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OSHA News Release
Region 4

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Region 4 News Release: 07-1013-ATL (170)
July 10, 2007
Contact: Dan Fuqua Michael Wald
Phone: (404) 562-2078 (404) 562-2076

U.S. Labor Department's OSHA proposes $41,400 in penalties against Dalton, Ga., manufacturing company for 11 serious violations
Fire at company resulted in a fatality during January 2007

ATLANTA -- The U.S. Department of Labor's Occupational Safety and Health Administration (OSHA) has proposed penalties totaling $41,400 against Columbia Recycling Corp. for 11 serious safety violations at its plant in Dalton, Ga. In January 2007, a fire at this location resulted in the death of one employee and serious injuries to two other employees.

Columbia Recycling employs 288 people to manufacture conveyor belt material from recycled textile remnants.

"We found that the employer was not enforcing safety rules which could save lives," said Andre Richards, director of OSHA's Atlanta-West Area Office.

Inspectors found a number of hazards which contributed to an unsafe working environment, including fall hazards, blocked fire exits, unclean and disorderly passageways, materials blocking the line of sight to emergency exits, materials blocking access to electrical equipment and exposed electrical wiring. No written emergency plan was prepared or available in case of a fire.

Other violations included liquid propane gas tanks which could be struck by vehicles, employees operating forklifts without formal training and no written certification of forklift operators' training.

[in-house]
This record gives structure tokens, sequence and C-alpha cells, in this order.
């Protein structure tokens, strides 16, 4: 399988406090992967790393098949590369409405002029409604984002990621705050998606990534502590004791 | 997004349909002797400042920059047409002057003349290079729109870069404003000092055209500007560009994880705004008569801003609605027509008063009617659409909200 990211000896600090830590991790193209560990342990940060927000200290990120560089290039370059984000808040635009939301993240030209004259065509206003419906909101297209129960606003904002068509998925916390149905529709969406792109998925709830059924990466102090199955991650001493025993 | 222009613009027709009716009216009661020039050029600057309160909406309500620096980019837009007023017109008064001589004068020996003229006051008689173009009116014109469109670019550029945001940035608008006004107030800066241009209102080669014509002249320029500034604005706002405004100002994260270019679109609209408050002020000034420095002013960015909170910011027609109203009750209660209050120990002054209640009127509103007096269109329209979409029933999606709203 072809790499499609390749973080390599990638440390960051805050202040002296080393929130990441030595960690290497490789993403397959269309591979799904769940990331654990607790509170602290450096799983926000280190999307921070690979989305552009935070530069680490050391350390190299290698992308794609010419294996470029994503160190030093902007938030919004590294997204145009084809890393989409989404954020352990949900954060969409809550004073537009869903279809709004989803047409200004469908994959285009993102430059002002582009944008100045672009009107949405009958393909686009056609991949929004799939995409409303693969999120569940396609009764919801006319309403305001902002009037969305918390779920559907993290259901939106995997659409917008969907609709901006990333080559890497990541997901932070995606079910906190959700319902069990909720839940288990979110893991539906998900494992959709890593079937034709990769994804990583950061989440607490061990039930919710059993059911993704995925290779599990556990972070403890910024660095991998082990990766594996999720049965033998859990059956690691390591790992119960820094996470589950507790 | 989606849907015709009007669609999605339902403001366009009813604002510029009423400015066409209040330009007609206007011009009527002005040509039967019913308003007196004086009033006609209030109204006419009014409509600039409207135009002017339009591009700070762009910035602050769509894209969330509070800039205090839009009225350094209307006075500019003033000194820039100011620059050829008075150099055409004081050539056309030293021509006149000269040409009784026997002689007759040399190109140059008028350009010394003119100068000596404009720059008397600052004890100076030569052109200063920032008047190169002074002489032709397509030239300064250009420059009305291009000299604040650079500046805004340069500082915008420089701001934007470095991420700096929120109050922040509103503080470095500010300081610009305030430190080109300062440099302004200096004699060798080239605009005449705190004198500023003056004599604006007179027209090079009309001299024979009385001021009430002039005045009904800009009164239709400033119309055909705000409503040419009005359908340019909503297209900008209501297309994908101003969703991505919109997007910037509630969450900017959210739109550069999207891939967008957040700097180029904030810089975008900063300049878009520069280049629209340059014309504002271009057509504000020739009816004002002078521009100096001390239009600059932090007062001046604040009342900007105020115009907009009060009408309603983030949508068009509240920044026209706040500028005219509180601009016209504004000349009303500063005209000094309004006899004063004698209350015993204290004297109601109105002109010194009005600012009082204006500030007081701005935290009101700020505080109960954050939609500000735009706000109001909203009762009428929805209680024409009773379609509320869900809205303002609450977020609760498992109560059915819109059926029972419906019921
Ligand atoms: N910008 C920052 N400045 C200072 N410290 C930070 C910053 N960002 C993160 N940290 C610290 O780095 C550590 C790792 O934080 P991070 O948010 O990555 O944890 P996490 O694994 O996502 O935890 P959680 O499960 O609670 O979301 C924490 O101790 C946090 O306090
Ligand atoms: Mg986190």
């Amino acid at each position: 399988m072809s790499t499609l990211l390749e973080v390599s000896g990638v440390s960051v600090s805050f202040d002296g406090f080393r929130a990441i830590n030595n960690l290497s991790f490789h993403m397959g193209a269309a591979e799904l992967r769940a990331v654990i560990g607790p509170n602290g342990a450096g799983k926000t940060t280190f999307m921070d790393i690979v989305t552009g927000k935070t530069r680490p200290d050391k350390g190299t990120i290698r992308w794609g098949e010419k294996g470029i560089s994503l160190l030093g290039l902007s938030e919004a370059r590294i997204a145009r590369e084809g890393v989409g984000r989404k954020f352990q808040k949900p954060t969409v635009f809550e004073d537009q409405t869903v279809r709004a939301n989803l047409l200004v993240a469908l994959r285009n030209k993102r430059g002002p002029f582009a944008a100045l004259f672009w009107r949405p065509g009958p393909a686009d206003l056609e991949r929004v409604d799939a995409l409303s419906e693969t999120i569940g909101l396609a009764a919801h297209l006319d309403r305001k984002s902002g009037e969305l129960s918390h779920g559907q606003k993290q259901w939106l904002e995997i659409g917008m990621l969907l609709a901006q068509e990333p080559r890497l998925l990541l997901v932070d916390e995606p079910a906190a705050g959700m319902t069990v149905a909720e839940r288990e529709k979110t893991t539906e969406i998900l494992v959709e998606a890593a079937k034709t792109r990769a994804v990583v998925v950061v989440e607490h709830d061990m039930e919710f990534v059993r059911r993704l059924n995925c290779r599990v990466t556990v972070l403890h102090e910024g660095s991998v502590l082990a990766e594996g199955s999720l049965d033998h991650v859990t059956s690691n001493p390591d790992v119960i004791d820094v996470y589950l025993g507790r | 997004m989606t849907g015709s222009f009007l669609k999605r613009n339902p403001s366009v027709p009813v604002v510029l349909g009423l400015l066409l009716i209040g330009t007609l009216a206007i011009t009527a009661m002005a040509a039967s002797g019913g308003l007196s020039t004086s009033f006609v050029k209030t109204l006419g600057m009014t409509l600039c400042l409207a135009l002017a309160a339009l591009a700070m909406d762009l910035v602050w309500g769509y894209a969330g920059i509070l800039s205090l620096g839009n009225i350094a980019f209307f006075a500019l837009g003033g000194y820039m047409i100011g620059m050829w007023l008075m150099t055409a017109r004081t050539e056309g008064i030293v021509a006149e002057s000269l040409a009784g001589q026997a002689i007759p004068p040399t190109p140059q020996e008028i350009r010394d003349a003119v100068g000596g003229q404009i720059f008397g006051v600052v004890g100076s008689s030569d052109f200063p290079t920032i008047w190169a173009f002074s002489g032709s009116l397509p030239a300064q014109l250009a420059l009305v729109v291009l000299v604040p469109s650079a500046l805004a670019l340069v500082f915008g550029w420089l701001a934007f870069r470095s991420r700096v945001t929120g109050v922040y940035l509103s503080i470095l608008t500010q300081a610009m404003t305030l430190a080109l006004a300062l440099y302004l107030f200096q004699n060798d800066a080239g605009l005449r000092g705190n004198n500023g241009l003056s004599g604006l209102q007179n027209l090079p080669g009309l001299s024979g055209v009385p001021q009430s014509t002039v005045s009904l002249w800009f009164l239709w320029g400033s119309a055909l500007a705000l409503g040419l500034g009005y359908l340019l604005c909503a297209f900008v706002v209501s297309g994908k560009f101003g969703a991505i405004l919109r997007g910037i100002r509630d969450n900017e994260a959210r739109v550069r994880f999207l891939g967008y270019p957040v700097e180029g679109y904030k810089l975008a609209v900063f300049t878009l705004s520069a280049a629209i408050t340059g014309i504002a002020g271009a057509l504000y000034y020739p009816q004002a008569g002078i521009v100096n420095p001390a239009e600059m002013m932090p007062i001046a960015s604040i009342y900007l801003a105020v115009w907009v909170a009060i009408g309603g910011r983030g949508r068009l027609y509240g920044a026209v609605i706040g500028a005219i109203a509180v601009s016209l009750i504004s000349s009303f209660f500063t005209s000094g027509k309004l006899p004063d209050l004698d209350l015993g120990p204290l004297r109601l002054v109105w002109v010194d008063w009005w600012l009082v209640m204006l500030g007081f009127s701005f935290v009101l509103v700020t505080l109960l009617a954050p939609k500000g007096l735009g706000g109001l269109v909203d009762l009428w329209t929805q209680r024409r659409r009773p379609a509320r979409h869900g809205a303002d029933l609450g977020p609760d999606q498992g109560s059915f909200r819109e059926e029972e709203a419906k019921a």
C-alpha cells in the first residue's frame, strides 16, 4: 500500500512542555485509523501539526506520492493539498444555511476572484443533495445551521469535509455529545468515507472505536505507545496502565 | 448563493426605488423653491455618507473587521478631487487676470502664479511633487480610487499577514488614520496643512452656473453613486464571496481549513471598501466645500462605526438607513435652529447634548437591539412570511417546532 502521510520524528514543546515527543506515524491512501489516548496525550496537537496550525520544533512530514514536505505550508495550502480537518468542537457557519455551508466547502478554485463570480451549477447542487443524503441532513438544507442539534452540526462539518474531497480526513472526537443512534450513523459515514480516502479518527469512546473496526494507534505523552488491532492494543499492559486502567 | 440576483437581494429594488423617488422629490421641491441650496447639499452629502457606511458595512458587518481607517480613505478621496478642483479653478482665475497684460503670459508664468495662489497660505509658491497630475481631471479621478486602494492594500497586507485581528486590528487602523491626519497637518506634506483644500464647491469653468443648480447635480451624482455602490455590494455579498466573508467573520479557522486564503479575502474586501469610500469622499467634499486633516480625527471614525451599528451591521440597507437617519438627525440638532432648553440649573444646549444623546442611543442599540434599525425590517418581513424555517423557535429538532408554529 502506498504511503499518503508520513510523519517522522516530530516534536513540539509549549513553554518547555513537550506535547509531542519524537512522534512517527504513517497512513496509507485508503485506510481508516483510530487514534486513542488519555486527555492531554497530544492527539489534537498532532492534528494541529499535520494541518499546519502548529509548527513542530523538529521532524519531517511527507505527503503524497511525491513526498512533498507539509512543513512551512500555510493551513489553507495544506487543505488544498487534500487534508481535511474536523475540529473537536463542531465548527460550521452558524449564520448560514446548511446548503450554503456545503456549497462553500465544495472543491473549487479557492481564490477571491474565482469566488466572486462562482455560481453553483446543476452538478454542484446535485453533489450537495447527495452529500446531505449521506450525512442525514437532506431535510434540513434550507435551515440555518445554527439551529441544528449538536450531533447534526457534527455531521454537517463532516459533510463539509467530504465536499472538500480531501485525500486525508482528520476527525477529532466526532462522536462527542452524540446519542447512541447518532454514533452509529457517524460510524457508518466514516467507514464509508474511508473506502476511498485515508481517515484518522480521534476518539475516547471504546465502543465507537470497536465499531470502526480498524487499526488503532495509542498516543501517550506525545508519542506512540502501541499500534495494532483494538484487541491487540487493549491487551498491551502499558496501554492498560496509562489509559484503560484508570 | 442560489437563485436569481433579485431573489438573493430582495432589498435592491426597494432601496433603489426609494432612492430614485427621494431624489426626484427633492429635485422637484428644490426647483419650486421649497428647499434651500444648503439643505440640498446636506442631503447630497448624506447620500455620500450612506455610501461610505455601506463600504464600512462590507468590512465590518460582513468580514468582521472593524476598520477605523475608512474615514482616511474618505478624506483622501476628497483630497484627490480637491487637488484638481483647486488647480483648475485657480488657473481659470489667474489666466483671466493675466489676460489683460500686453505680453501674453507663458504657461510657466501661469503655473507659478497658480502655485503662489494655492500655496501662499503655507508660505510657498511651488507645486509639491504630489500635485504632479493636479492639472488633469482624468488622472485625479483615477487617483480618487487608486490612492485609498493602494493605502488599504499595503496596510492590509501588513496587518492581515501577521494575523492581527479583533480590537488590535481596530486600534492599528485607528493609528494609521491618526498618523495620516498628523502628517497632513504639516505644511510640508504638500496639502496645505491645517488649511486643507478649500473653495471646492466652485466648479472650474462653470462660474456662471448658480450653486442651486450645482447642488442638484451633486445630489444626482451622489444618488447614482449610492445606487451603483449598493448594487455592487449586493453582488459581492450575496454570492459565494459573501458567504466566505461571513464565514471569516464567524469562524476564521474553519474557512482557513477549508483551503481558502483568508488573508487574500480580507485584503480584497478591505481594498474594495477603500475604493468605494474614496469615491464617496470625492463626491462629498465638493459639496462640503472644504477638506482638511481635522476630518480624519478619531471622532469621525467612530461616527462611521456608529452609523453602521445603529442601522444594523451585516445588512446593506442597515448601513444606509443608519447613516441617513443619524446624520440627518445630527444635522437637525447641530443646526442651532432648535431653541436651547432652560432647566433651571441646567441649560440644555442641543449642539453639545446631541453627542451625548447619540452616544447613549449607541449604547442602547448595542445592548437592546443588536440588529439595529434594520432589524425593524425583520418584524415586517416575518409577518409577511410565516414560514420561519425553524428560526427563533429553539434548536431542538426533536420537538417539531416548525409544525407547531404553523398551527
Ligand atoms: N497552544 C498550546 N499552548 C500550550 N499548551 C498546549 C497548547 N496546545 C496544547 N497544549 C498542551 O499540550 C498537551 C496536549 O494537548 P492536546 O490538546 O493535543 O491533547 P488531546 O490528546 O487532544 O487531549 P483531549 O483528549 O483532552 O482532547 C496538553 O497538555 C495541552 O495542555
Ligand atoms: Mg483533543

The company has 15 working days from receipt of the citations to contest them and the proposed penalties before the independent Occupational Safety and Health Review Commission. The site was inspected by staff from OSHA's Atlanta-West office, 2400 Herodian Way, Suite 250, Smyrna, Ga.; telephone (770) 984-8700.

OSHA's mission is to assure the safety and health of America's working men and women by preventing injuries, illnesses and fatalities. The agency has a vigorous enforcement program, having conducted more than 38,000 inspections last year and exceeding its inspection goals in each of the last seven years. In fiscal year 2006, OSHA found nearly 84,000 violations of its standards and regulations.

Under the Occupational Safety and Health Act of 1970, employers are responsible for providing safe and healthful workplaces for their employees. OSHA's role is to assure the safety and health of America's working men and women by setting and enforcing standards; providing training, outreach and education; establishing partnerships; and encouraging continual process improvement in workplace safety and health. For more information, visit


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